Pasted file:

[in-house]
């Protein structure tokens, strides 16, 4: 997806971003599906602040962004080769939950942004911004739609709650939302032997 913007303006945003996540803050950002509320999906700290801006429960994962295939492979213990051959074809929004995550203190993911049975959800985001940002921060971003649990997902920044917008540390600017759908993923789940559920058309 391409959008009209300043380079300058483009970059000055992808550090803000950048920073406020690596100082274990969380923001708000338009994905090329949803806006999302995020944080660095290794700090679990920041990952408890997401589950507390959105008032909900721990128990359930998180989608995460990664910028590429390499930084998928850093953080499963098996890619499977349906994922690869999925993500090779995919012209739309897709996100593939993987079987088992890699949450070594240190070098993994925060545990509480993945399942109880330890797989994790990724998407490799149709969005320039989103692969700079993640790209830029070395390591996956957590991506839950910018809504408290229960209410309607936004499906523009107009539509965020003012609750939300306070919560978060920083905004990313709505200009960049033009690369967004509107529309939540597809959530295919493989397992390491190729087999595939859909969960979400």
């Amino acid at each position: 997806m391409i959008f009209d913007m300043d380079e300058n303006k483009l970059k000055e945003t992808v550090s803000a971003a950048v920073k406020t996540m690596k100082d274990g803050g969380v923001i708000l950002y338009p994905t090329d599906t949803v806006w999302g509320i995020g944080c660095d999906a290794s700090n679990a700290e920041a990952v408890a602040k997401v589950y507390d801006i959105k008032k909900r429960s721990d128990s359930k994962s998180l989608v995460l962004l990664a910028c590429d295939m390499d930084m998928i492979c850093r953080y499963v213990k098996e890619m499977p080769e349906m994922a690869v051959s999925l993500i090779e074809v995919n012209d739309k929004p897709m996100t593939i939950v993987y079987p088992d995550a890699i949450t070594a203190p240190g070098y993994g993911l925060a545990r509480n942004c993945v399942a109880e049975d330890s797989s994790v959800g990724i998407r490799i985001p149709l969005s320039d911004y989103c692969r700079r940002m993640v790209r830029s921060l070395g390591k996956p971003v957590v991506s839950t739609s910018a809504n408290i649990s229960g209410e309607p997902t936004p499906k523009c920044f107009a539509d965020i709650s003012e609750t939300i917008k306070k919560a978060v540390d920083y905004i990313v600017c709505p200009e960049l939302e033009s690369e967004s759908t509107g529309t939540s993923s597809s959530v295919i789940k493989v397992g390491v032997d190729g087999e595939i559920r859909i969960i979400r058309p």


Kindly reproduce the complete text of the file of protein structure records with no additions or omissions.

[in-house]
């Protein structure tokens, strides 16, 4: 997806971003599906602040962004080769939950942004911004739609709650939302032997 913007303006945003996540803050950002509320999906700290801006429960994962295939492979213990051959074809929004995550203190993911049975959800985001940002921060971003649990997902920044917008540390600017759908993923789940559920058309 391409959008009209300043380079300058483009970059000055992808550090803000950048920073406020690596100082274990969380923001708000338009994905090329949803806006999302995020944080660095290794700090679990920041990952408890997401589950507390959105008032909900721990128990359930998180989608995460990664910028590429390499930084998928850093953080499963098996890619499977349906994922690869999925993500090779995919012209739309897709996100593939993987079987088992890699949450070594240190070098993994925060545990509480993945399942109880330890797989994790990724998407490799149709969005320039989103692969700079993640790209830029070395390591996956957590991506839950910018809504408290229960209410309607936004499906523009107009539509965020003012609750939300306070919560978060920083905004990313709505200009960049033009690369967004509107529309939540597809959530295919493989397992390491190729087999595939859909969960979400």
């Amino acid at each position: 997806m391409i959008f009209d913007m300043d380079e300058n303006k483009l970059k000055e945003t992808v550090s803000a971003a950048v920073k406020t996540m690596k100082d274990g803050g969380v923001i708000l950002y338009p994905t090329d599906t949803v806006w999302g509320i995020g944080c660095d999906a290794s700090n679990a700290e920041a990952v408890a602040k997401v589950y507390d801006i959105k008032k909900r429960s721990d128990s359930k994962s998180l989608v995460l962004l990664a910028c590429d295939m390499d930084m998928i492979c850093r953080y499963v213990k098996e890619m499977p080769e349906m994922a690869v051959s999925l993500i090779e074809v995919n012209d739309k929004p897709m996100t593939i939950v993987y079987p088992d995550a890699i949450t070594a203190p240190g070098y993994g993911l925060a545990r509480n942004c993945v399942a109880e049975d330890s797989s994790v959800g990724i998407r490799i985001p149709l969005s320039d911004y989103c692969r700079r940002m993640v790209r830029s921060l070395g390591k996956p971003v957590v991506s839950t739609s910018a809504n408290i649990s229960g209410e309607p997902t936004p499906k523009c920044f107009a539509d965020i709650s003012e609750t939300i917008k306070k919560a978060v540390d920083y905004i990313v600017c709505p200009e960049l939302e033009s690369e967004s759908t509107g529309t939540s993923s597809s959530v295919i789940k493989v397992g390491v032997d190729g087999e595939i559920r859909i969960i979400r058309p």